Montgomery suggested a learning point for the officers was use of service members assets since they have training that is vital in a situation like this, such as basic first aid.
“On the military side, just because your home doesn’t mean its time to let your guard down,” said Montgomery. “Your just as safe as anybody in a Colorado movie theater, a shipyard, or a church, that has experienced an active shooter. As long as you keep the mindset that anything can happen anywhere, anytime, you can fall back on your training to help mitigate a solution faster.”
The day prior to the active shooter exercise, all personnel assigned to the reserve center were brought together in the auditorium to focus on the importance of the exercise and experience the chilling story of a survivor from the 2009 Fort Hood shooting that resulted 12 people killed and 31 wounded.
Sgt. 1st Class Joy Clark, a medic currently assigned 4224th U.S. Army Hospital in Des Moines, is a Fort Hood shooting survivor. She took the time to share her experience of that day.
On November 5, 2009, Clark spent the morning waiting in lines at the Soldier Readiness Processing Center. After lunch, she was sitting in line with her headphones on. That’s when the shooting began.
“I was slumped over at the time listening to music, then it started. I sat up and remembered being pulled out of my chair by one of my officers,” recalled Clark.
Clark was shot in left foreman while trying to help a fallen Soldier, while the shooter was just a few feet away. Amidst the chaos, while wounded, she was able to drag a Soldier to safety.
Her experience was to serve as a reminder how real this event can be.
“Everyone should treat this exercise like it’s an actual life or death situation,” said Clark. “One of the biggest causes of injuries and life was that people panicked. Not so much of people running around in chaos, but more of not knowing what to do. People assumed it was an exercise at first. I assumed it was an exercise as well.”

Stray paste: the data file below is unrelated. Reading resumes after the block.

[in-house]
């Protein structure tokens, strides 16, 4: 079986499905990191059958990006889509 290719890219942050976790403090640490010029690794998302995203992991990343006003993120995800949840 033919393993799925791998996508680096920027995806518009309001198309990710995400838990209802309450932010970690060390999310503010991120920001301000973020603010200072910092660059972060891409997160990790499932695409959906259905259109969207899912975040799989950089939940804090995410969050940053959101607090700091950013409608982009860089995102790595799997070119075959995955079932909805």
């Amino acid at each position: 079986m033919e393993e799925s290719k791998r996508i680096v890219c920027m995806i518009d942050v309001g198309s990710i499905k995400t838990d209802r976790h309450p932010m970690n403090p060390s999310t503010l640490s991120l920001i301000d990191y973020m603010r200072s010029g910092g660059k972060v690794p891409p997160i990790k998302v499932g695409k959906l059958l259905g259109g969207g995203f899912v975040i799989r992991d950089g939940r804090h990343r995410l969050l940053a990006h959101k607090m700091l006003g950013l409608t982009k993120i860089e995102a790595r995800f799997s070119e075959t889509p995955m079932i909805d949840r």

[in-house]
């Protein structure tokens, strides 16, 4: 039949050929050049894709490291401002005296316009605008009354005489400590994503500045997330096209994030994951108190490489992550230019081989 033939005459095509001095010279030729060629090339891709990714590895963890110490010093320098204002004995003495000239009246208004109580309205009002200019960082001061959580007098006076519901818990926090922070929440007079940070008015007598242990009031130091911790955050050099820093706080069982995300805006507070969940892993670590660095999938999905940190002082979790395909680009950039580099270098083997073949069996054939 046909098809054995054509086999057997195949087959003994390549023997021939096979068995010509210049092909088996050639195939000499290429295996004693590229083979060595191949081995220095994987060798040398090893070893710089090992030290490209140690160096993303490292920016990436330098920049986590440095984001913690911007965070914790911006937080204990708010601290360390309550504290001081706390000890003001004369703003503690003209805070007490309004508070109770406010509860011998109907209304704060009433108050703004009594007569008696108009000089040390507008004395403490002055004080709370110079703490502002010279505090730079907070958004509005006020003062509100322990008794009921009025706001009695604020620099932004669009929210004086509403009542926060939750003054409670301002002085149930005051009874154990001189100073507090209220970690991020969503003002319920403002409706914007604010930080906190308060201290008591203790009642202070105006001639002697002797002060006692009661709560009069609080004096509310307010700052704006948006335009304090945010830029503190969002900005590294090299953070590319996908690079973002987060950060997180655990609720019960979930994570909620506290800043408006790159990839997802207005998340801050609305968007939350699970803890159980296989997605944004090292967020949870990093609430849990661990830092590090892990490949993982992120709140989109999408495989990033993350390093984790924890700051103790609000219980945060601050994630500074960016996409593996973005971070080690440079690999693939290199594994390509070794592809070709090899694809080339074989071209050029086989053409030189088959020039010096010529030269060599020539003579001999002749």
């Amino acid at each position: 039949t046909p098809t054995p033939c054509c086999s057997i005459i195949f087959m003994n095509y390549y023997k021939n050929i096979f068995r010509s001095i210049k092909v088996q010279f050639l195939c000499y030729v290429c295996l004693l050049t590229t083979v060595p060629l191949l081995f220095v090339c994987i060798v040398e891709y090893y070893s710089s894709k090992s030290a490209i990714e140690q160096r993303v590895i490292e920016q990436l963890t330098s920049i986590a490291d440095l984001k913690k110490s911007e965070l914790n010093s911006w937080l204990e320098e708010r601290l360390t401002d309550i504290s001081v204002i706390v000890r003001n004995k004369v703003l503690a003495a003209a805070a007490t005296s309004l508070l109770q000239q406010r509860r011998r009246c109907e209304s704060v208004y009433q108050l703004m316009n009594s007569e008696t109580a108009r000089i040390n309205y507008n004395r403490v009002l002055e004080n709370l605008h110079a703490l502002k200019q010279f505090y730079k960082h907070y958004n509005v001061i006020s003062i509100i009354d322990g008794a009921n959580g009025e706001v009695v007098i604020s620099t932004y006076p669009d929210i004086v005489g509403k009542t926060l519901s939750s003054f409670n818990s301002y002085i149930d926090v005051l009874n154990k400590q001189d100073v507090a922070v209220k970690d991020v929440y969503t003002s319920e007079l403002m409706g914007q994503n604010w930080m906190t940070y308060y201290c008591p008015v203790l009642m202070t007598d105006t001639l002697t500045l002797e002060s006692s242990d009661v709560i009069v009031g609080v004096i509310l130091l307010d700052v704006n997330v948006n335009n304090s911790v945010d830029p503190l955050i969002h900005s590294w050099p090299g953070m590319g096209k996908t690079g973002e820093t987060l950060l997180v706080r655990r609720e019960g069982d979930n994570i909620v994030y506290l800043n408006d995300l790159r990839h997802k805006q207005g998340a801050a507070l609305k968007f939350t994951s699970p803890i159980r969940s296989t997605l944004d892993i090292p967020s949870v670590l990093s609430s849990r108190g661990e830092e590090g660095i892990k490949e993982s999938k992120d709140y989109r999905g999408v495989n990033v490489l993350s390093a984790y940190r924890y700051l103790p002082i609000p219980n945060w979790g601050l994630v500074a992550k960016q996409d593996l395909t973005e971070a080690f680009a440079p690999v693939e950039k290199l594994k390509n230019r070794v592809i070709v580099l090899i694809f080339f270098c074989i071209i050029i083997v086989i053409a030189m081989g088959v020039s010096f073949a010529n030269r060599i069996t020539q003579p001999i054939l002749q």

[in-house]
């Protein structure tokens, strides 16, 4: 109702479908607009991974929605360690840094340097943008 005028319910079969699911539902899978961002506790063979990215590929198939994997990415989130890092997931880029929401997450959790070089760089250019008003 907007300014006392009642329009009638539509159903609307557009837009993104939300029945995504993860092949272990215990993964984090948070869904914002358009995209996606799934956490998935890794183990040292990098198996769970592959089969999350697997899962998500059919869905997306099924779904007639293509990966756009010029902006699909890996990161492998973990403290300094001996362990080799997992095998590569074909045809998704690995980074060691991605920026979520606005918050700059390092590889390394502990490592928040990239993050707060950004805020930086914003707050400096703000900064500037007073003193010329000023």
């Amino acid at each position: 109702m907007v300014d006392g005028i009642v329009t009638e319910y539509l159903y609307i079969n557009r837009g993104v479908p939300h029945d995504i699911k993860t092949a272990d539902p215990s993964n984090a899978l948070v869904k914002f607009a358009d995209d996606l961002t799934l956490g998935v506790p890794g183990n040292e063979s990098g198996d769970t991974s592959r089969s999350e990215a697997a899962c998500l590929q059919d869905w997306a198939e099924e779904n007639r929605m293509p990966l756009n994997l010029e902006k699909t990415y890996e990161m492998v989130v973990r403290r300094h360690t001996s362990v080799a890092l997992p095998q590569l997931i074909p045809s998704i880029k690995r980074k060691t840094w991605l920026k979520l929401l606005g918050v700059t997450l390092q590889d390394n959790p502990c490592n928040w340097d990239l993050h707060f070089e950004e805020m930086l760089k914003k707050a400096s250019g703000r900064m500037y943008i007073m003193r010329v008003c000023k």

For Clark, it became real for her, when people stop talking and started reacting.
“The worst thing you can do in a situation like this, is not do anything at all,” said Clark. “To be indecisive or freeze, only makes you a target.”
Clark pointed out the benefit of an active shooter training exercise allows those involved to break down what happened in an after actions review.
“If you did not like the initial reaction of what you did during the event. You can make a mental change in yourself the next time you react,” says Clark, “In training, you can go back and say would of, could of, should of. In a real life situation, you can’t.”
The OPD and force protection leaders will conduct a series of after action reviews. Plans for future exercises are the works, including taking the training exercise and implementing more events at reserve centers throughout the country.
“This is a continuous training process,” said Montgomery. “The necessity and importance of a relationship between local law enforcement and military units within our cities.”
The active shooter training exercise held that day, yielded several casualties, both civilian and military. One of three active shooters was killed and two others apprehended. All this was simulated. By the end of this spring day, the real results were lessons learned, more awareness of active shooter events, and most importantly everyone made it home from work safe that day.
For more information on coping with an active shooter, follow the link below to download an active shooter pocket guide and brochure. Also, available is a vignette and tips for commanders on suspicious activity reporting.